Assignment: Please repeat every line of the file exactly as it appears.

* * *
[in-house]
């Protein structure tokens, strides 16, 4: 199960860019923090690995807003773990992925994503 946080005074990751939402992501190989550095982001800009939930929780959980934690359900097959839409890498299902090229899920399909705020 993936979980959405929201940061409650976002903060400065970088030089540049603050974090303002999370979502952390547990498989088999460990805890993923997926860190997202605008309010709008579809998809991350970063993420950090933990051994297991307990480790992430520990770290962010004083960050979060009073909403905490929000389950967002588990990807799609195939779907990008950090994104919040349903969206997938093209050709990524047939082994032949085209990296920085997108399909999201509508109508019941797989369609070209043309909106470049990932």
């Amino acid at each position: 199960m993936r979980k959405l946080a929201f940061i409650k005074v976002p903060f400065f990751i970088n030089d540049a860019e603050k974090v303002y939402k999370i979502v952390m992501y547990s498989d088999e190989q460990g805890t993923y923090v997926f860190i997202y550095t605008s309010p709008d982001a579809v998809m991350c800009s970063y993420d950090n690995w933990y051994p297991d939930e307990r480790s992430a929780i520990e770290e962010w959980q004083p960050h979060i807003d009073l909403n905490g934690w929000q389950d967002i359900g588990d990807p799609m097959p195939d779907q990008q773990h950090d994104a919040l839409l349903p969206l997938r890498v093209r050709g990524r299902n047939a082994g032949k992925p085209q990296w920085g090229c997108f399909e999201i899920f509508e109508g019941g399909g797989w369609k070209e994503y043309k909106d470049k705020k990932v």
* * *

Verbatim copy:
[in-house]
């Protein structure tokens, strides 16, 4: 199960860019923090690995807003773990992925994503 946080005074990751939402992501190989550095982001800009939930929780959980934690359900097959839409890498299902090229899920399909705020 993936979980959405929201940061409650976002903060400065970088030089540049603050974090303002999370979502952390547990498989088999460990805890993923997926860190997202605008309010709008579809998809991350970063993420950090933990051994297991307990480790992430520990770290962010004083960050979060009073909403905490929000389950967002588990990807799609195939779907990008950090994104919040349903969206997938093209050709990524047939082994032949085209990296920085997108399909999201509508109508019941797989369609070209043309909106470049990932």
């Amino acid at each position: 199960m993936r979980k959405l946080a929201f940061i409650k005074v976002p903060f400065f990751i970088n030089d540049a860019e603050k974090v303002y939402k999370i979502v952390m992501y547990s498989d088999e190989q460990g805890t993923y923090v997926f860190i997202y550095t605008s309010p709008d982001a579809v998809m991350c800009s970063y993420d950090n690995w933990y051994p297991d939930e307990r480790s992430a929780i520990e770290e962010w959980q004083p960050h979060i807003d009073l909403n905490g934690w929000q389950d967002i359900g588990d990807p799609m097959p195939d779907q990008q773990h950090d994104a919040l839409l349903p969206l997938r890498v093209r050709g990524r299902n047939a082994g032949k992925p085209q990296w920085g090229c997108f399909e999201i899920f509508e109508g019941g399909g797989w369609k070209e994503y043309k909106d470049k705020k990932v």